Nonprofit spotlight: Rosie's House breaks down barriers to music and college education – The Arizona Republic

For 25 years, Rosie’s House in Phoenix has built a community around creating opportunities for youth through music education.
Students ages 5-18 learn about respect, discipline, teamwork and inclusiveness while receiving music lessons, mentorship, help with college preparation skills, meals and even loaned instruments.
There are classes on piano, guitar, brass and woodwind instruments. Vocal lessons and opportunities to perform are provided through the Core Choir and Mariachi Floreciente programs.
We spoke to Chief Executive Officer Becky Bell-Ballard, who said many of the students consider Rosie’s House a second home.
Many are first-generation college students who participate in Rosie’s House College Path program. Assistance with college applications, financial aid and scholarships are provided.
“As students become confident, competent and are able to discern their passions and goals in life, they are more willing and eager to become part of the greater community,” Ballard said.
In 2020, Rosie’s House, A Music Academy for Children, received a $21,700 A Community Thrives grant from the Gannett Foundation. Gannett Co., Inc., owns The Arizona Republic and azcentral.com. Statewide, 15 nonprofits shared more than $203,000 of Community Thrives grants last year.
What is your mission? Eliminate barriers to high-quality music education. Through music, we support youth as they develop their full creative and personal potential.
When was your organization founded? In 1996 by Rosebell and Woody Schurz.
How many individuals do you help each year?  Free music lessons are given to 500 students. In all, Rosie’s House teaches 21,000 music lessons, provides 300 instruments and presents 60 concerts to 12,000 audience members annually.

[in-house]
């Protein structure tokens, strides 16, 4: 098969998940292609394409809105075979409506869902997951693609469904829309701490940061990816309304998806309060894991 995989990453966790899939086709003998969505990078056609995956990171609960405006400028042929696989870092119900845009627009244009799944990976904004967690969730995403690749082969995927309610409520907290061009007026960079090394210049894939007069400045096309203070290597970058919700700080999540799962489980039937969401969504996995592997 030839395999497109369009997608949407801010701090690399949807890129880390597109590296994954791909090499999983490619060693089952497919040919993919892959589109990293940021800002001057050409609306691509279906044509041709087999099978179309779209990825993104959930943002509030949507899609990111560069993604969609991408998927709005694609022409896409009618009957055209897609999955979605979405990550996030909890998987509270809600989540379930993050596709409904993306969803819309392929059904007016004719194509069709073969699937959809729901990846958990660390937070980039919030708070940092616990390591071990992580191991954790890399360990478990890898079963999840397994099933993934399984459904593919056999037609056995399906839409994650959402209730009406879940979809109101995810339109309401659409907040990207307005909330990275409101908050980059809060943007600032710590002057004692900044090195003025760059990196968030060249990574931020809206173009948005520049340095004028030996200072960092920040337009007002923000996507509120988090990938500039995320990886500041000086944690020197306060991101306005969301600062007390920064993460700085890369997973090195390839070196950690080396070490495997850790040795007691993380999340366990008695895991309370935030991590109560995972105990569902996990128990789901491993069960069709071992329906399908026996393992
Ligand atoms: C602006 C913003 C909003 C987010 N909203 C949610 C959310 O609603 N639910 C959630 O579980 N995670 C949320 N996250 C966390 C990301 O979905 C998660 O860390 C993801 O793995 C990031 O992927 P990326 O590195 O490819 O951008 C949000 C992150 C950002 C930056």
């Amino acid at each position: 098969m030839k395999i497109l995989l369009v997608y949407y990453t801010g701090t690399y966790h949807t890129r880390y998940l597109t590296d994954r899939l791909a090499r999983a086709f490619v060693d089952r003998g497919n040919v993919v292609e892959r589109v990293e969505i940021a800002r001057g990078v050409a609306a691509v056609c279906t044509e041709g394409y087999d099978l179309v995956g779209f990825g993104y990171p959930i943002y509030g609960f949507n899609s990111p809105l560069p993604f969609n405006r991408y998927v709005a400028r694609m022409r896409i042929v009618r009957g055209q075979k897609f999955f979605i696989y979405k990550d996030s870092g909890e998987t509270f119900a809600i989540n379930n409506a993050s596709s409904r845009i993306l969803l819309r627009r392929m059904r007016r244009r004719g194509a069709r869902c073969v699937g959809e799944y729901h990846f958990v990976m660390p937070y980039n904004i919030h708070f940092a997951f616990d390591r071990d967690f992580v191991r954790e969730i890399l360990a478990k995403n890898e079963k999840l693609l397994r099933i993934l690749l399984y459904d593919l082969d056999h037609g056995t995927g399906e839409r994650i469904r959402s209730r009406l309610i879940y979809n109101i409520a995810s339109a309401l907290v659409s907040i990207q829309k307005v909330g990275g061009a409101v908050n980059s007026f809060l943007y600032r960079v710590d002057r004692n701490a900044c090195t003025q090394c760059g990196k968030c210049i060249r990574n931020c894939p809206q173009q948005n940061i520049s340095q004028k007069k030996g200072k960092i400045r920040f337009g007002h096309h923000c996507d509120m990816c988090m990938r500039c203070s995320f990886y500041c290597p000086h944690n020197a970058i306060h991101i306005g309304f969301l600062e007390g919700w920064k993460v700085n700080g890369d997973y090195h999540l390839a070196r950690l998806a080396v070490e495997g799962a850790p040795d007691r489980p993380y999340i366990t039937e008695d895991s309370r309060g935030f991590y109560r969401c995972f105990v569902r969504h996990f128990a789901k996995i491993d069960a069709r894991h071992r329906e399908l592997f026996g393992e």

How did you spend your Community Thrives grant? To adapt our programming to serve the needs of our students during the pandemic. We taught over 95 hours of online music classes every week through virtual classrooms. Our instructors transitioned their curriculum to be engaging, relevant and appropriate for online learning. Support was given to families to bridge the gap caused by lack of access to technology and internet.
How do you gauge your success? Our program fills a significant void in afterschool programs for underserved youth. Our goal is to help bridge the education gap for youth from low-income families and develop the next generation of educated artists and productive adults.
What are your greatest needs? Funding that will help us grow and expand our program. Arts education programs were lacking prior to the pandemic. We have witnessed the demand and desire for these programs. We hosted a new student enrollment event and welcomed over 400 individuals seeking affordable music education and youth development opportunities for their children.
Can you share a personal story that represents and aligns with your organization’s mission? Former student Karen was a shy, timid, 6-year-old when she began our program. She learned multiple instruments, performed with the mariachi ensemble and choir, and had powerful opportunities that supported her development.
In addition to music training, Karen also participated in the Rosie’s House College Path program, which resulted in her being accepted to Barrett, The Honors College at ASU. She is a New American University Scholar and President Barack Obama Scholar, earning a full-ride scholarship to attend ASU.
Karen reflects on her time at Rosie’s House: “I had always had great aspirations to make a difference in the world and had the goal to be a family physician since I was very young. But I was not sure if I had the confidence and even the discipline to achieve this goal. Through music, I found a way to face my fears.
“I remember during my first concerts my knees would tremble. I never thought I would be confident enough to get up on stage. But through my lessons at Rosie’s House I had developed tenacity and confidence.”
“Rosie’s House has been a big part of making me who I am today and helped me learn the important skills that are helping me achieve my long-term goals.”
Find more information about Rosie’s House, A Music Academy for Children, online at rosieshouse.org and facebook.com/rosieshouse; Instagram @rosieshousemusic; Twitter @RosiesHouse. Phone: (602) 252-8475.
Reporter Roxanne De La Rosa covers Arizona’s nonprofit community. Reach her at [email protected]

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